EC: “The Swallowed Man” is almost entirely set within the belly of an enormous shark and so the landscape can only ever be what small puddle of light could be illuminated by a candle. We’ve been in Austin for 12 years now, yes, I’ve written a few pieces for Texas Highways, which has been great because I discover wonderful parts of the state I wouldn’t otherwise know — actually, a piece I’m working on now is about a festival in Galveston called Dickens on the Strand. But I’ll never be Texan, I’m always an alien here. I appreciate the amazing landscapes but I don’t understand them, I am not a part of them, I cannot properly read them.
TV: You mention the archives at the Harry Ransom Center to assure readers that there are things you do like about Austin. I thought about this when you later wonder why you continued to draw in the face of the brutality of events happening across the United States. You write, “things couldn’t get worse, people had been saying for weeks and months, but in fact they could, they did get worse, they got worse and worse.” Reading those words in March of 2022, makes me nauseous because of the ongoing worldwide violence. But there is something in the writing, right? Then and now. The recording of the names and what we see, because, as we know, evil and ignorant people will try to erase it.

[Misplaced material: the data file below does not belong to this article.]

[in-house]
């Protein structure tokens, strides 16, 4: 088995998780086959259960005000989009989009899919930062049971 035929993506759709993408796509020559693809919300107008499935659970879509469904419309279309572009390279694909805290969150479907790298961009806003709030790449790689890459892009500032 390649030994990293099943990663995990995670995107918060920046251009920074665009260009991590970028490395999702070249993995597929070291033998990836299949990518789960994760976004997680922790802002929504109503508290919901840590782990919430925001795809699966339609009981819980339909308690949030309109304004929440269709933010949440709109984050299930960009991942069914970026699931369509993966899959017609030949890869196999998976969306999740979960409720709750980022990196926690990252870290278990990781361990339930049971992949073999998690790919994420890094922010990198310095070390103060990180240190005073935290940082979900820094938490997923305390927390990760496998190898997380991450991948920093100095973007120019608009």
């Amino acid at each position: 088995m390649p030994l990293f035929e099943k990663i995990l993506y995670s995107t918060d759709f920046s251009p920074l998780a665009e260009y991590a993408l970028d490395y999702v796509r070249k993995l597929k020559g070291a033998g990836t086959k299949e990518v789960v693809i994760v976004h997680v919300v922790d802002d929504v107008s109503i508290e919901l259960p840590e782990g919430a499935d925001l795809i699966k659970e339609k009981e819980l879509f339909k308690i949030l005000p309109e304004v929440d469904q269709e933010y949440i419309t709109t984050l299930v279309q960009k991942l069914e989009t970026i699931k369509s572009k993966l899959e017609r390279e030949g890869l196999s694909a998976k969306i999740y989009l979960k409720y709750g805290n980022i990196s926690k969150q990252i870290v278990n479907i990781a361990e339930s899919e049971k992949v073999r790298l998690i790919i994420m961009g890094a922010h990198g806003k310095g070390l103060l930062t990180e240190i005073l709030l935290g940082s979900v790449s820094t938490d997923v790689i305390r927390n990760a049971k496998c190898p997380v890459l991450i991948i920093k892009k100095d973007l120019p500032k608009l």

You go on to write, “Don’t think about how long it will go on for, focus on the now. Today is here, tomorrow is unknowable.” Do the drawing and writing always keep you focused? What do you do when you need more?
EC: We all need a place where we can breathe, where we can escape a little but also where we can think and assess. For me drawing is especially helpful in this, I sort of zone out and when I come back I feel that things are a little more possible again, and time has been captured with a pencil, a small proof of something, no matter how small. So, I suppose the drawing helps me escape rather than focus. Just the mechanical business of it, the pencil making marks, the marks adding up, something slowly appearing, that’s always been enough, ever calming, no matter the subject of the drawing, ever getting lost between the lines.